The purpose is to maximize the use of MEC by reasonably allocating the resources of the edge cloud. Taking into account the balance and effectiveness of resource allocation, particle swarm optimization (PSO) algorithm is used to solve the resource allocation problem of ES. In this process, when the vehicle selects a certain optimal driving route, the ES resource allocation decision with the minimum delay time is found through collaborative search. The collaborative search process for vehicles can be regarded as a cyclic iterative process of “detectioninteractionlearningupdate”, which will be described in detail below. Therefore, when the vehicles select the certain driving routes, the problem P1 can be simplified as:
The problem P3 is also difficult to solve when the information about the position of vehicle and traffic condition are unknown, and is an NPhard problem.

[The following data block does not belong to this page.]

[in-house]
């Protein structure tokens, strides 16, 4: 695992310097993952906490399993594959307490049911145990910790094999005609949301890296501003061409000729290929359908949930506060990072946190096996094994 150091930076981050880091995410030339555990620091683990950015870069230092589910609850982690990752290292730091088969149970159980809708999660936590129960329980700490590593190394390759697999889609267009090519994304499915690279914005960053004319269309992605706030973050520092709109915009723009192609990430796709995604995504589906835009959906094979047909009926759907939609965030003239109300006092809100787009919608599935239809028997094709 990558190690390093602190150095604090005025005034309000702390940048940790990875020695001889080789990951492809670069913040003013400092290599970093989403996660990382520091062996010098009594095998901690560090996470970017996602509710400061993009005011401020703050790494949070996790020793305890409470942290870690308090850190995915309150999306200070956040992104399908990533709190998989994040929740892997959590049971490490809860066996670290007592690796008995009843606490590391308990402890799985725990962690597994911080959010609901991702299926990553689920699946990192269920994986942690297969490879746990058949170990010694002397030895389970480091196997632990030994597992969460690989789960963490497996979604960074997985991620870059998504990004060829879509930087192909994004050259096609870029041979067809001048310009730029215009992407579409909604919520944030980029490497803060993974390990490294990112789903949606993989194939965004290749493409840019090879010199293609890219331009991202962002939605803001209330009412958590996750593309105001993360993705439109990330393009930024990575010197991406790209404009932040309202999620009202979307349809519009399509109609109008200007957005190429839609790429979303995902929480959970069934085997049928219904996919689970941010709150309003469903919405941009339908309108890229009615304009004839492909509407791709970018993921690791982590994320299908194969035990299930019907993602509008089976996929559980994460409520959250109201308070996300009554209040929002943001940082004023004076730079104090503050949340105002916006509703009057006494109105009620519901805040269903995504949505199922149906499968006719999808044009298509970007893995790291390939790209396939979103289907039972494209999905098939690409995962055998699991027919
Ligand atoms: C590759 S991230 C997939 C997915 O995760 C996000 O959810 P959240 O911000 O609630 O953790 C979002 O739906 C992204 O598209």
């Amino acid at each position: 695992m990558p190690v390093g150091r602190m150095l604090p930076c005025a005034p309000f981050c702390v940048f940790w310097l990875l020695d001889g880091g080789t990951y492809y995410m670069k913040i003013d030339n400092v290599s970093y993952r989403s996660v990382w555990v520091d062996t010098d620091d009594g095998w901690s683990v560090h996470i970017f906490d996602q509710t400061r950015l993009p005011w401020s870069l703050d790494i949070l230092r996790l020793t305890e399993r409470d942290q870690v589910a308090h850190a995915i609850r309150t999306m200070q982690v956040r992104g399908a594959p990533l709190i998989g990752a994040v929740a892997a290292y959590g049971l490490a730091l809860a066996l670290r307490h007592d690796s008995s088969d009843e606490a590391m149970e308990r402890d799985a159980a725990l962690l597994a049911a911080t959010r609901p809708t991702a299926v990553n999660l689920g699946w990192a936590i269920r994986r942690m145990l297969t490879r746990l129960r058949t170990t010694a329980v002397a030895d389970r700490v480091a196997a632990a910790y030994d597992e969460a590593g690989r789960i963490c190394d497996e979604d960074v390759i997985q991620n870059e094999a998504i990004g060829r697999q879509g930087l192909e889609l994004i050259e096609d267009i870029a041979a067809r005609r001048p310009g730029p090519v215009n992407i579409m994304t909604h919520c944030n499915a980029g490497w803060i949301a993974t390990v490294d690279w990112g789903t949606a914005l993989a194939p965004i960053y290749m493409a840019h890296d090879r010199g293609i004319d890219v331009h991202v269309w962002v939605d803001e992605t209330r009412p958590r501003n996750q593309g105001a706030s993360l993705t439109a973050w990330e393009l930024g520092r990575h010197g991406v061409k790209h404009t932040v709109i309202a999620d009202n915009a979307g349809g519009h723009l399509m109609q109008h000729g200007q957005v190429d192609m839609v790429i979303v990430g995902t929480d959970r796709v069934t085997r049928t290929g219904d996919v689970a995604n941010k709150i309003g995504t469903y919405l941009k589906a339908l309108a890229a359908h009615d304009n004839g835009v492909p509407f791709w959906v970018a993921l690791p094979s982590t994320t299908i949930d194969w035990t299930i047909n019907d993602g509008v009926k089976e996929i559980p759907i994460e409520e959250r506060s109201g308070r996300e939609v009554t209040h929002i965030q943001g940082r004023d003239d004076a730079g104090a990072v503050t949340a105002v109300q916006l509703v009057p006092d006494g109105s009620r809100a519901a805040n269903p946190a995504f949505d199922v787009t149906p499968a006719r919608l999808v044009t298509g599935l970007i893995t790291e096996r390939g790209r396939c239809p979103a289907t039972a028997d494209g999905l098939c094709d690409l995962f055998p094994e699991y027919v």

Proof
Since the vehicle travels in very small time slots with little change in position, we assume that this state route selection is constant such that the computation and communication delays of the vehicle are satisfied over the duration. As a consequence, the problem P1 is transformed to delay time minimization by ES optimal resource allocation and then simplify this special case with the classic bin packing problem which is a classical NPhard problem.